The Guggenheim Abu Dhabi, set to open in 2017, has no such grand concept, perhaps because its focus is more historically defined. “We decided to start the collection with the 1960s because that’s the moment that the world begins to change,” says Valerie Hillings, the museum’s curator. The 1960s are certainly the moment that the world begins to change for Abu Dhabi, since oil was first struck off its shores in 1958. Hillings says the ever-expanding collection will be “totally international,” including signature works by Andy Warhol, James Rosenquist, El Anatsui, Niki de Saint Phalle, and Yayoi Kusama. Hillings was particularly excited to announce the acquisition of a major body of work by the Emirati conceptual artist Hassan Sharif.
The museum, about 12 times the size of Frank Lloyd Wright’s Guggenheim, in New York, will cost Abu Dhabi an estimated $800 million. Frank Gehry’s design is a sort of cubistic reinterpretation of traditional Arabic architecture, with a repeating motif of cones (designed to draw away the heat) echoing the proliferation of domes commonly found in Middle Eastern buildings.
The UAE has lurched forward so quickly toward the future that its leaders seem to fear its past will be forgotten. Preserving that heritage is the focus of the Zayed National Museum. Its collection, assembled with the help of the British Museum, pays tribute to the UAE’s founder, Sheikh Zayed, and the cultural patrimony of the region since pre-Islamic times. The Foster + Partners–designed building, to be completed next year, will be encircled by a moat and built into a hill out of which will sprout a cluster of towering elliptical plates meant to evoke falcon feathers, an allusion to the UAE’s national bird and its history of falconry.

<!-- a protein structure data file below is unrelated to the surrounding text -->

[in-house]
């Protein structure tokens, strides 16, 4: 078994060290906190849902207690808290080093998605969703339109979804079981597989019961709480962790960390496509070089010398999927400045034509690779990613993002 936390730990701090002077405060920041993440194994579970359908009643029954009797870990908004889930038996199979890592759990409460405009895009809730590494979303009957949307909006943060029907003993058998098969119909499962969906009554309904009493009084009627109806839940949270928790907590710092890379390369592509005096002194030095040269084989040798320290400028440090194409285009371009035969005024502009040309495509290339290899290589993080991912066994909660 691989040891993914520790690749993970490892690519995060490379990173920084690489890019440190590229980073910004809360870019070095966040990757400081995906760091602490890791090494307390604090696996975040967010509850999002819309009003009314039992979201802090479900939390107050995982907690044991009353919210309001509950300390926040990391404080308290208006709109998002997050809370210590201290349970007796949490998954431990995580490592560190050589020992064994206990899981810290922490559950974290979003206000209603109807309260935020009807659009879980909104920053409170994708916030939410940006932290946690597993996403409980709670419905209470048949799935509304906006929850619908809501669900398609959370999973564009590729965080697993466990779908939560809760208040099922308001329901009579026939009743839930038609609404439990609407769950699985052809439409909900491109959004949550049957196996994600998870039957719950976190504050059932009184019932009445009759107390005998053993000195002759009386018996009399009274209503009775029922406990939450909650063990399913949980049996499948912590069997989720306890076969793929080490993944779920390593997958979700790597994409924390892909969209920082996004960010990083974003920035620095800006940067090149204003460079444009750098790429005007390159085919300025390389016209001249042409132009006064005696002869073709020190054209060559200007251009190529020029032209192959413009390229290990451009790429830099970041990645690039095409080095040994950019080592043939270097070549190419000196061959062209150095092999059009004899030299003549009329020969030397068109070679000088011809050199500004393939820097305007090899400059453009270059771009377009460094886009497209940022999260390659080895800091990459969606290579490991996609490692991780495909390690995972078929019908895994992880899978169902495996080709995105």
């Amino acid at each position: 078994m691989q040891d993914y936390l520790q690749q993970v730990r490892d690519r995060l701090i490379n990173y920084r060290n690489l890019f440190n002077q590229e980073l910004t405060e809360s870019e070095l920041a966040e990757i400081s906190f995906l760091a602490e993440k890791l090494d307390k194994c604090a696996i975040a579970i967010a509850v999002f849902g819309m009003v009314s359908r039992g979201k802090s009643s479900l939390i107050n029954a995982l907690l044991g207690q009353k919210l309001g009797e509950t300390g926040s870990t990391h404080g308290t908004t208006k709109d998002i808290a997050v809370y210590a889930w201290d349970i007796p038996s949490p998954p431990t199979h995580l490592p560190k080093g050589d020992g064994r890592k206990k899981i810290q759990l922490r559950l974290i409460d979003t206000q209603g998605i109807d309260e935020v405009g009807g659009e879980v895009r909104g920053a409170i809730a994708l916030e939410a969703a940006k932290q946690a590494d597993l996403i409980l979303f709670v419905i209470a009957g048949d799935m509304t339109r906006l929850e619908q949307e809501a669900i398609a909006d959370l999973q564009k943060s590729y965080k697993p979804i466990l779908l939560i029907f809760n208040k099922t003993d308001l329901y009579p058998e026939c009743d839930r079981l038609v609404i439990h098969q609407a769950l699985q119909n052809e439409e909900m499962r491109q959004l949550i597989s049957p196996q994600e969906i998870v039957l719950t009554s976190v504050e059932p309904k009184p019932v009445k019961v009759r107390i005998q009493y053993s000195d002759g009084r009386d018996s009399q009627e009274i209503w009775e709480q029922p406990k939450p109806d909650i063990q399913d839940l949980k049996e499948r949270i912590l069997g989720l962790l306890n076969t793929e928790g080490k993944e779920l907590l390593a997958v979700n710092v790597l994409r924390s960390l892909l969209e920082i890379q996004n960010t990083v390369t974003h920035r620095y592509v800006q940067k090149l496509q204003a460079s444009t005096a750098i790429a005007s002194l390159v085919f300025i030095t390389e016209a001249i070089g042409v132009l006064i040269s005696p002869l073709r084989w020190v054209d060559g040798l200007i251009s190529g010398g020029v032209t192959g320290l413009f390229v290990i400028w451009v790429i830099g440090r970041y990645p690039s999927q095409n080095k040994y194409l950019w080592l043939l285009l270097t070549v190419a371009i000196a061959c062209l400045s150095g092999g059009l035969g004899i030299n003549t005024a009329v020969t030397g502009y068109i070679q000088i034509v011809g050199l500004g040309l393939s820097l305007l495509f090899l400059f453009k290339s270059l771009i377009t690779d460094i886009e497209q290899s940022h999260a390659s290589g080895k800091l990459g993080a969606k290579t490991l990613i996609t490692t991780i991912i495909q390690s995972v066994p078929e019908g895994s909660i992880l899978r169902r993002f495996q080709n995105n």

Saadiyat’s website describes the Zayed National Museum as “fittingly elevated above the rest of the cultural district at its highest point,” reflecting the quasi-mythological status of its namesake. Sheikh Zayed, who died in 2004, is still admired for uniting the Emirates and ensuring their prosperity and good ties with the West. Billboards across the country show his benevolent face, which bears a passing resemblance to Sean Connery. His eldest son, Sheikh Khalifa bin Zayed Al Nahyan, is president of the UAE. His grandson, Sheikh Sultan bin Tahnoon Al Nahyan, is the chairman of the TCA, which oversees all cultural projects in Abu Dhabi.
The TCA has not, as yet, given cause to the art-world Cassandras who worry that free expression will be compromised in a conservative Muslim state. No nudity or profanity has been censored. And though the UAE doesn’t officially recognize Israel, the TCA did not prevent the Louvre Abu Dhabi from displaying a Torah scroll from Yemen. For her part, Hillings says, “We walk in full lockstep with the cultural authority—TCA Abu Dhabi has made incredible efforts to bring attention to the arts in general.” (The TCA declined to comment.)